feature image

Diversifying Your Investments: Tips on Creating a Customized Formula

Starting from the assumption that diversifying your investments is a good idea, the first step in doing so is understanding what constitutes an "egg" for basket-storage purposes. Sometimes people think of a stock in a particular company as the equivalent of an egg, and therefore it's better to have lots of stocks than just a select few.

While that does represent a form of diversification, it's important to begin with a broader perspective — that of "asset allocation." That means dividing all the securities you can invest in, into asset classes, then deciding the proportion of your portfolio that should be invested in the various asset classes.

The Basics

The most basic asset class categorization consists of only three components: stocks, bonds, and "cash" (that is, short-term liquid securities that aren't volatile, such as money market funds).

An additional asset class that gained attention following the 2008 financial crisis was "alternative" investments, such as real estate (equity, not mortgages), gold, other precious metals, agricultural commodities and more exotic investments. "Alts," as they're also called, came into focus then because during that period both stocks and bonds took a dive, while gold zoomed up.

One of the fundamental principles of asset allocation is to hold "non-correlated" assets. That means, in theory at least, these assets move in opposite directions in response to the same conditions. That way, if one component of your portfolio is losing value or just not performing very well, another part will be gaining value. Stocks and bonds usually are non-correlated assets.

You don't want a zero-sum game, of course. You want your entire portfolio to increase in value over time. But when your portfolio has a healthy balance of non-correlated assets, you'll likely be in for a smoother ride.

Asset Subclasses

Alts aren't for everyone. So, setting them aside, the next topic is sub-asset classes. For example, the broad category of stocks can be subdivided into growth and value stocks, domestic (that is, U.S.) and international, small cap (capitalization), mid-cap and large cap. You can also think of stocks of companies within different industries as sub-asset classes.

Within the bond universe, subcategories can be established according to such factors as:

  • Credit quality (often measured by a bond's rating, such as AAA, BB, and so on),
  • Issuer, as in, whether the bond is issued by a corporation, a national government (U.S. or foreign), or special public-sector entity, for example, a school district, or
  • Maturity date, that is, how long until the bond "matures," and the face value of the bond is repaid.

A final sub-asset class distinction that spans stock and bonds pertains to stock and bond funds, whether mutual funds or exchange-traded funds. It's "passive" vs. "active." Passive means the portfolio is created to mimic the performance of a particular index, such as the S&P 500. Active means the fund managers are actively buying and selling securities in an effort to outperform the market segment they are operating in.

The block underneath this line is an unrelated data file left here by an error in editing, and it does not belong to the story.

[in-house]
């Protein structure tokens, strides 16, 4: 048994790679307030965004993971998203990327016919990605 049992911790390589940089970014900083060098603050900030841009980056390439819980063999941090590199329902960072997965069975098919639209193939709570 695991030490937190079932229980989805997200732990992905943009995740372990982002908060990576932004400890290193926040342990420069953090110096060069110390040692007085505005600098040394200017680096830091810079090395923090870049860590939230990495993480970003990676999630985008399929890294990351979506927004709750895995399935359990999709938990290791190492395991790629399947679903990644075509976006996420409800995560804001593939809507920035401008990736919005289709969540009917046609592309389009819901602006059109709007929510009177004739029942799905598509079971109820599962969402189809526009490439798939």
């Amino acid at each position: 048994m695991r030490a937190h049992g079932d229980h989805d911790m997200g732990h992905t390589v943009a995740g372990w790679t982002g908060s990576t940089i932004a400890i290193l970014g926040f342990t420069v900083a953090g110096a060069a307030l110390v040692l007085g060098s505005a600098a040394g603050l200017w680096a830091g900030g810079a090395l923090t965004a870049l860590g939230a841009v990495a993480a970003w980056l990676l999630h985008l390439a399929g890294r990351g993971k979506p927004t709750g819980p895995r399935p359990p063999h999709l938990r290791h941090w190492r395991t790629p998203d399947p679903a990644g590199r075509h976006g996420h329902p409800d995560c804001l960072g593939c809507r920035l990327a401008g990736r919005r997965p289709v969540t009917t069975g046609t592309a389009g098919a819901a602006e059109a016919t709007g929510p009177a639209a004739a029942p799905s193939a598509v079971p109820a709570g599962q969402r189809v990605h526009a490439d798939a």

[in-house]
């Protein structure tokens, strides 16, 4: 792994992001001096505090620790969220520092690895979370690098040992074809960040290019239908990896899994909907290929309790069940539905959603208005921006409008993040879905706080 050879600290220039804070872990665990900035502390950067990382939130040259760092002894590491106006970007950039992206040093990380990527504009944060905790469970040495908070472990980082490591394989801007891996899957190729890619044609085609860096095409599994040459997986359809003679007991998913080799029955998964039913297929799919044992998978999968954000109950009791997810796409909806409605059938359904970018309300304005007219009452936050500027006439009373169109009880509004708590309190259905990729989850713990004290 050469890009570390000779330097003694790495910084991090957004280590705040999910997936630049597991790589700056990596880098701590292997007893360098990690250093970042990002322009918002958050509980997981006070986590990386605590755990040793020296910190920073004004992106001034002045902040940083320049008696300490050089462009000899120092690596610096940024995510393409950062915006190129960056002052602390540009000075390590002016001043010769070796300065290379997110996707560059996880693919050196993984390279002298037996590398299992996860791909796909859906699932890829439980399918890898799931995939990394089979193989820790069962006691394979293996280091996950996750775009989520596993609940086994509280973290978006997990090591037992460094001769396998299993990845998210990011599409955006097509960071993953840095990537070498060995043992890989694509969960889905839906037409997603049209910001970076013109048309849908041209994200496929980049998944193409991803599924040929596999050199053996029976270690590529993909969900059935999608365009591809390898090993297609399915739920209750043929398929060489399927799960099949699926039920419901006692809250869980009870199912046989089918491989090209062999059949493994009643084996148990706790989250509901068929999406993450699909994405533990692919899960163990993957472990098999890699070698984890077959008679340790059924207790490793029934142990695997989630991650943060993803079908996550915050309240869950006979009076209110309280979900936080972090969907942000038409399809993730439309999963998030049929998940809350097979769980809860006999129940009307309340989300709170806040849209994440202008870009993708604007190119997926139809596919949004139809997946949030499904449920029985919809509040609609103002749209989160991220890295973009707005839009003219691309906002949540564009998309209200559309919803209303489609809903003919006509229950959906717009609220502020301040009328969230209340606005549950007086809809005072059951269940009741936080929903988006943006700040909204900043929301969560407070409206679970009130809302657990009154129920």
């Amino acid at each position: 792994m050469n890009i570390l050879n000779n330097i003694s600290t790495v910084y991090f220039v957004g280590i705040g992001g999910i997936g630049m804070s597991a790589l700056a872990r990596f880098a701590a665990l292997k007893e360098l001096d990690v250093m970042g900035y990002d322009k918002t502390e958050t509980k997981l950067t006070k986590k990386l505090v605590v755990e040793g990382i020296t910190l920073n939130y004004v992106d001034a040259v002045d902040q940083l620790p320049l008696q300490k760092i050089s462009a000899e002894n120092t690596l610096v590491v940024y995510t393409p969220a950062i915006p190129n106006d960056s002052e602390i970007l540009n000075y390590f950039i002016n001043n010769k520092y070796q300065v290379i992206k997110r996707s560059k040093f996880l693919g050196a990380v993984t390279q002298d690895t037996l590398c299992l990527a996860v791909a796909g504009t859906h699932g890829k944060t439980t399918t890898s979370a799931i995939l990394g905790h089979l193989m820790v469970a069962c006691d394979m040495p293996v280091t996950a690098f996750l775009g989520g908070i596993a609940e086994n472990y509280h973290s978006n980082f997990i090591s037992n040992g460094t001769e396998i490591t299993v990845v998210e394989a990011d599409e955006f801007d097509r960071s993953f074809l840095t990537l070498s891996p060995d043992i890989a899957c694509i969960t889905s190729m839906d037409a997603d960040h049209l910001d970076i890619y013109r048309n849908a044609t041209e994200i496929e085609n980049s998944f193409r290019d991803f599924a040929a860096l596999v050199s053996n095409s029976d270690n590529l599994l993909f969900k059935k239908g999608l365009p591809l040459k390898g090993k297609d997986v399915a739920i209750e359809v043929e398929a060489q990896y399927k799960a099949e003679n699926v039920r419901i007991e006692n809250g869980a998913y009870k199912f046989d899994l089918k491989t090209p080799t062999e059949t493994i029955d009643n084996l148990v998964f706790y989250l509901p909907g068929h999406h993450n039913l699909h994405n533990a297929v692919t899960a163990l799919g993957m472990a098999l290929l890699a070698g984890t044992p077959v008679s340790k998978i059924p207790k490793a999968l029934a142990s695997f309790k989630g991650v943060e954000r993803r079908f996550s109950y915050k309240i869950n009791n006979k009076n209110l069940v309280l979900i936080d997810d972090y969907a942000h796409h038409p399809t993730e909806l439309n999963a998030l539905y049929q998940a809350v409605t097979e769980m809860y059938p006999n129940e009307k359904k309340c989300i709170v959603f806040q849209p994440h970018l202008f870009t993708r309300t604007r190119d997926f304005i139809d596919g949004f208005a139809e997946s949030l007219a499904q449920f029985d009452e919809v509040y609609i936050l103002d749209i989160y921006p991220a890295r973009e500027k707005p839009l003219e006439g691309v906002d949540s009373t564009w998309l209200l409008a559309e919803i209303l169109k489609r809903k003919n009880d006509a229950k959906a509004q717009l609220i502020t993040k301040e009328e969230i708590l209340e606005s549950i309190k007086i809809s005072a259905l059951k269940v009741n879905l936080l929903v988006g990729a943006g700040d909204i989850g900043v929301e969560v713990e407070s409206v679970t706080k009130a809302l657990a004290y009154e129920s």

Now comes the fun part: Creating your personalized asset allocation recipe to meet your diversification needs. A basic criterion that financial planners use to guide their clients on this issue is your age. The younger you are, the higher the recommended allocation of stocks, which are generally "riskier" than bonds over relatively short periods of time. While more volatile than most bonds, stocks historically have outperformed other asset classes over longer periods of time.

Time to Recover

If the stocks in your portfolio plunge in value when you're 35 years old, and you don't plan to access them for at least another 30 years, you've got plenty of time to recover. That wouldn't be true at age 60, of course. So, if age alone were the basis for your asset allocation-based diversification strategy, you'd gradually reduce the proportion of the stock component of your portfolio over time.

Another variable for diversification is your "risk tolerance." If you start losing sleep every time the stock market takes a dip, and promptly start liquidating your stock portfolio, you have a low risk tolerance.

To keep from selling low and buying high (and improving your sleep), a proper diversification strategy for you would be to adjust downward the stock allocation from that which would be appropriate for someone with a higher risk tolerance (and age is still a factor). But, that could mean you'd need to add more to your portfolio every year than might otherwise be necessary. That's because risk and reward tend to move in the same direction; the lower the risk, the lower the return.

Allocations within the asset subcategories is beyond the scope of this article.

Target Date Funds

Here's one way you can get a starting point for determining an appropriate asset allocation. "Target-date funds" (TDFs) attempt to automate the whole asset-allocation diversification strategy for you. The three largest TDF asset managers handle 64% of total TDF assets. If you average their asset allocations for three different target dates, here's what you get:

  • 2040 funds (that is, intended for people who expect to retire in around 2040): 86% stocks, 12% bonds, 2% cash.
  • 2030 funds: 76% stocks, 26% bonds, 2% cash.
  • 2020 funds: 56% stocks, 38% bonds, 6% cash.


In conclusion...

You can't create a diversification strategy by throwing darts or flipping a coin. But the stakes — your future financial security — are high. It's worth the effort. Also, creating your own diversification formula needs to incorporate factors that might distinguish you from the "average" investor. Guidance from a professional advisor might come in handy.


About the Author